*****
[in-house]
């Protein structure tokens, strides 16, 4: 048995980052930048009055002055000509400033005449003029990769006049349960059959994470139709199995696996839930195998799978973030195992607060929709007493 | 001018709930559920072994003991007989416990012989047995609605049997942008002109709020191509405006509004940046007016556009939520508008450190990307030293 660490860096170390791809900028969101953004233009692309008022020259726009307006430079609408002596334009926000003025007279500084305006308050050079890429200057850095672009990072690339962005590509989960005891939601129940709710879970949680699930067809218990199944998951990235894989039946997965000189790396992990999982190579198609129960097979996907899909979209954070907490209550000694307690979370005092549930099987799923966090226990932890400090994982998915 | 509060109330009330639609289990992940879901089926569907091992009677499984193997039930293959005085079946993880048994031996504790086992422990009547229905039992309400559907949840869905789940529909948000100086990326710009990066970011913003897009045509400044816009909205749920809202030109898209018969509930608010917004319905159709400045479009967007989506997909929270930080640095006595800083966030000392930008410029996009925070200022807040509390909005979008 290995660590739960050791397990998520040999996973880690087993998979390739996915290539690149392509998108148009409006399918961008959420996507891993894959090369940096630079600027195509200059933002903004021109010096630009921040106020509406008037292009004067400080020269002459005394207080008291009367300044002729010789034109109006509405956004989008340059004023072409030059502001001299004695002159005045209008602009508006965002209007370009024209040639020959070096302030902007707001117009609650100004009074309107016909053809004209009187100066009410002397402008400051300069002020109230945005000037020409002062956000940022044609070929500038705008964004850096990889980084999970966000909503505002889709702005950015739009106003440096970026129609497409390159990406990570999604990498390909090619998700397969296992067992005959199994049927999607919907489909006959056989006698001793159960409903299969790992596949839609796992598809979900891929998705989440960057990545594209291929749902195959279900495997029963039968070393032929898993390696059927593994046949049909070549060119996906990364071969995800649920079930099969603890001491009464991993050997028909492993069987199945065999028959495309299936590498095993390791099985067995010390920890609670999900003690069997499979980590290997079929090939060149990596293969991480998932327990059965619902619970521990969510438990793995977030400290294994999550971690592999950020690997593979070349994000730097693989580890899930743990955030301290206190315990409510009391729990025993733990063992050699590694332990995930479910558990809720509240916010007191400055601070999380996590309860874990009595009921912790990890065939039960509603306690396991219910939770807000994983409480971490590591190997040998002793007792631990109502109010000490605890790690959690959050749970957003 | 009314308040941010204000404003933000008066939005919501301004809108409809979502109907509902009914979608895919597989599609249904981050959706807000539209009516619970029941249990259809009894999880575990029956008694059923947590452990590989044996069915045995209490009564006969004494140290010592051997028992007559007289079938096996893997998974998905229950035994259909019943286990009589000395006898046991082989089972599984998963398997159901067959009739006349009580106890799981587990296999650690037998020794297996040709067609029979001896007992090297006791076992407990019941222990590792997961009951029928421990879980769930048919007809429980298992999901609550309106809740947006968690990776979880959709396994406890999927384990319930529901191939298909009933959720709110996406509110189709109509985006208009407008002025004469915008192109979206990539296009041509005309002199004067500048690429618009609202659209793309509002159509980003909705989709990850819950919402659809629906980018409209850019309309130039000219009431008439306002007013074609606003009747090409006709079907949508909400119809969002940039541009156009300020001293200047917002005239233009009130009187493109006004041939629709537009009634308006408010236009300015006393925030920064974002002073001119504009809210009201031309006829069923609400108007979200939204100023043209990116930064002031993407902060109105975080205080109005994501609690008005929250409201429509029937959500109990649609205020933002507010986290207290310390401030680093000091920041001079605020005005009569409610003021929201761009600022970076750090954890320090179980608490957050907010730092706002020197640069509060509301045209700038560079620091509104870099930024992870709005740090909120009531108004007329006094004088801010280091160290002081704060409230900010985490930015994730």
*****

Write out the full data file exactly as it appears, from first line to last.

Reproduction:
[in-house]
């Protein structure tokens, strides 16, 4: 048995980052930048009055002055000509400033005449003029990769006049349960059959994470139709199995696996839930195998799978973030195992607060929709007493 | 001018709930559920072994003991007989416990012989047995609605049997942008002109709020191509405006509004940046007016556009939520508008450190990307030293 660490860096170390791809900028969101953004233009692309008022020259726009307006430079609408002596334009926000003025007279500084305006308050050079890429200057850095672009990072690339962005590509989960005891939601129940709710879970949680699930067809218990199944998951990235894989039946997965000189790396992990999982190579198609129960097979996907899909979209954070907490209550000694307690979370005092549930099987799923966090226990932890400090994982998915 | 509060109330009330639609289990992940879901089926569907091992009677499984193997039930293959005085079946993880048994031996504790086992422990009547229905039992309400559907949840869905789940529909948000100086990326710009990066970011913003897009045509400044816009909205749920809202030109898209018969509930608010917004319905159709400045479009967007989506997909929270930080640095006595800083966030000392930008410029996009925070200022807040509390909005979008 290995660590739960050791397990998520040999996973880690087993998979390739996915290539690149392509998108148009409006399918961008959420996507891993894959090369940096630079600027195509200059933002903004021109010096630009921040106020509406008037292009004067400080020269002459005394207080008291009367300044002729010789034109109006509405956004989008340059004023072409030059502001001299004695002159005045209008602009508006965002209007370009024209040639020959070096302030902007707001117009609650100004009074309107016909053809004209009187100066009410002397402008400051300069002020109230945005000037020409002062956000940022044609070929500038705008964004850096990889980084999970966000909503505002889709702005950015739009106003440096970026129609497409390159990406990570999604990498390909090619998700397969296992067992005959199994049927999607919907489909006959056989006698001793159960409903299969790992596949839609796992598809979900891929998705989440960057990545594209291929749902195959279900495997029963039968070393032929898993390696059927593994046949049909070549060119996906990364071969995800649920079930099969603890001491009464991993050997028909492993069987199945065999028959495309299936590498095993390791099985067995010390920890609670999900003690069997499979980590290997079929090939060149990596293969991480998932327990059965619902619970521990969510438990793995977030400290294994999550971690592999950020690997593979070349994000730097693989580890899930743990955030301290206190315990409510009391729990025993733990063992050699590694332990995930479910558990809720509240916010007191400055601070999380996590309860874990009595009921912790990890065939039960509603306690396991219910939770807000994983409480971490590591190997040998002793007792631990109502109010000490605890790690959690959050749970957003 | 009314308040941010204000404003933000008066939005919501301004809108409809979502109907509902009914979608895919597989599609249904981050959706807000539209009516619970029941249990259809009894999880575990029956008694059923947590452990590989044996069915045995209490009564006969004494140290010592051997028992007559007289079938096996893997998974998905229950035994259909019943286990009589000395006898046991082989089972599984998963398997159901067959009739006349009580106890799981587990296999650690037998020794297996040709067609029979001896007992090297006791076992407990019941222990590792997961009951029928421990879980769930048919007809429980298992999901609550309106809740947006968690990776979880959709396994406890999927384990319930529901191939298909009933959720709110996406509110189709109509985006208009407008002025004469915008192109979206990539296009041509005309002199004067500048690429618009609202659209793309509002159509980003909705989709990850819950919402659809629906980018409209850019309309130039000219009431008439306002007013074609606003009747090409006709079907949508909400119809969002940039541009156009300020001293200047917002005239233009009130009187493109006004041939629709537009009634308006408010236009300015006393925030920064974002002073001119504009809210009201031309006829069923609400108007979200939204100023043209990116930064002031993407902060109105975080205080109005994501609690008005929250409201429509029937959500109990649609205020933002507010986290207290310390401030680093000091920041001079605020005005009569409610003021929201761009600022970076750090954890320090179980608490957050907010730092706002020197640069509060509301045209700038560079620091509104870099930024992870709005740090909120009531108004007329006094004088801010280091160290002081704060409230900010985490930015994730």